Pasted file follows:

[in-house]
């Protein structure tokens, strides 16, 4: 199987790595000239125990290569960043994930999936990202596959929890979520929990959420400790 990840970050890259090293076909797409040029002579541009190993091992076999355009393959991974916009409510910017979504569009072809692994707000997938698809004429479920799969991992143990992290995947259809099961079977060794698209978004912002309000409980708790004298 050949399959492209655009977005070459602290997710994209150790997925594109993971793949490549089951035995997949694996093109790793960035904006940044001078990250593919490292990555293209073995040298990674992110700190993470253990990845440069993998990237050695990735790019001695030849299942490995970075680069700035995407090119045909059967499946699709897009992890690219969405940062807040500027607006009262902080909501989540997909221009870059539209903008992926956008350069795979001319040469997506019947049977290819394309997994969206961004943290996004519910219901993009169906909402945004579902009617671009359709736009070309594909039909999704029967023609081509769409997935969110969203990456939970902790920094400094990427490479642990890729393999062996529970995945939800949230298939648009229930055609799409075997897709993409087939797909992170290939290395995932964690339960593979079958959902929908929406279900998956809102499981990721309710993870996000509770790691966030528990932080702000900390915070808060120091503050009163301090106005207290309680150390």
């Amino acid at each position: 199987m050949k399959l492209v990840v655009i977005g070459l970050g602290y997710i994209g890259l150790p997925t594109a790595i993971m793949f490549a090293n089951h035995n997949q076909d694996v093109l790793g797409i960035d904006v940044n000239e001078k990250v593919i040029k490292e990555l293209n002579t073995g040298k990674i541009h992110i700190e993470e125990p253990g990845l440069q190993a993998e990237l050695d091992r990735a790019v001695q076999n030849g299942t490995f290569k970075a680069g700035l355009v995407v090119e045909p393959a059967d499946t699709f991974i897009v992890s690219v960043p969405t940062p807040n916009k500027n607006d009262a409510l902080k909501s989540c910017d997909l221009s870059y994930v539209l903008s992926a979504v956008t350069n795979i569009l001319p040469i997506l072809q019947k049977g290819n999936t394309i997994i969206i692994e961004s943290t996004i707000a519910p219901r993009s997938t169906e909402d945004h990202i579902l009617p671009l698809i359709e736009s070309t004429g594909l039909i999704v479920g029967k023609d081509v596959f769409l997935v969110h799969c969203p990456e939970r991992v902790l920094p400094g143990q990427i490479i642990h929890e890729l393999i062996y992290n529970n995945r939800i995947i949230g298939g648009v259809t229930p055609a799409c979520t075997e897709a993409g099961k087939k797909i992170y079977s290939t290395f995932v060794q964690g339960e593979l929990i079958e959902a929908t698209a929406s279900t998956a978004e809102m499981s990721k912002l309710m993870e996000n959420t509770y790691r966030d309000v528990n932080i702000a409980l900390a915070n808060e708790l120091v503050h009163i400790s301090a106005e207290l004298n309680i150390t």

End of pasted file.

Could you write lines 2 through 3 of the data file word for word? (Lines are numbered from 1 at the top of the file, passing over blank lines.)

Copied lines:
């Protein structure tokens, strides 16, 4: 199987790595000239125990290569960043994930999936990202596959929890979520929990959420400790 990840970050890259090293076909797409040029002579541009190993091992076999355009393959991974916009409510910017979504569009072809692994707000997938698809004429479920799969991992143990992290995947259809099961079977060794698209978004912002309000409980708790004298 050949399959492209655009977005070459602290997710994209150790997925594109993971793949490549089951035995997949694996093109790793960035904006940044001078990250593919490292990555293209073995040298990674992110700190993470253990990845440069993998990237050695990735790019001695030849299942490995970075680069700035995407090119045909059967499946699709897009992890690219969405940062807040500027607006009262902080909501989540997909221009870059539209903008992926956008350069795979001319040469997506019947049977290819394309997994969206961004943290996004519910219901993009169906909402945004579902009617671009359709736009070309594909039909999704029967023609081509769409997935969110969203990456939970902790920094400094990427490479642990890729393999062996529970995945939800949230298939648009229930055609799409075997897709993409087939797909992170290939290395995932964690339960593979079958959902929908929406279900998956809102499981990721309710993870996000509770790691966030528990932080702000900390915070808060120091503050009163301090106005207290309680150390």
């Amino acid at each position: 199987m050949k399959l492209v990840v655009i977005g070459l970050g602290y997710i994209g890259l150790p997925t594109a790595i993971m793949f490549a090293n089951h035995n997949q076909d694996v093109l790793g797409i960035d904006v940044n000239e001078k990250v593919i040029k490292e990555l293209n002579t073995g040298k990674i541009h992110i700190e993470e125990p253990g990845l440069q190993a993998e990237l050695d091992r990735a790019v001695q076999n030849g299942t490995f290569k970075a680069g700035l355009v995407v090119e045909p393959a059967d499946t699709f991974i897009v992890s690219v960043p969405t940062p807040n916009k500027n607006d009262a409510l902080k909501s989540c910017d997909l221009s870059y994930v539209l903008s992926a979504v956008t350069n795979i569009l001319p040469i997506l072809q019947k049977g290819n999936t394309i997994i969206i692994e961004s943290t996004i707000a519910p219901r993009s997938t169906e909402d945004h990202i579902l009617p671009l698809i359709e736009s070309t004429g594909l039909i999704v479920g029967k023609d081509v596959f769409l997935v969110h799969c969203p990456e939970r991992v902790l920094p400094g143990q990427i490479i642990h929890e890729l393999i062996y992290n529970n995945r939800i995947i949230g298939g648009v259809t229930p055609a799409c979520t075997e897709a993409g099961k087939k797909i992170y079977s290939t290395f995932v060794q964690g339960e593979l929990i079958e959902a929908t698209a929406s279900t998956a978004e809102m499981s990721k912002l309710m993870e996000n959420t509770y790691r966030d309000v528990n932080i702000a409980l900390a915070n808060e708790l120091v503050h009163i400790s301090a106005e207290l004298n309680i150390t």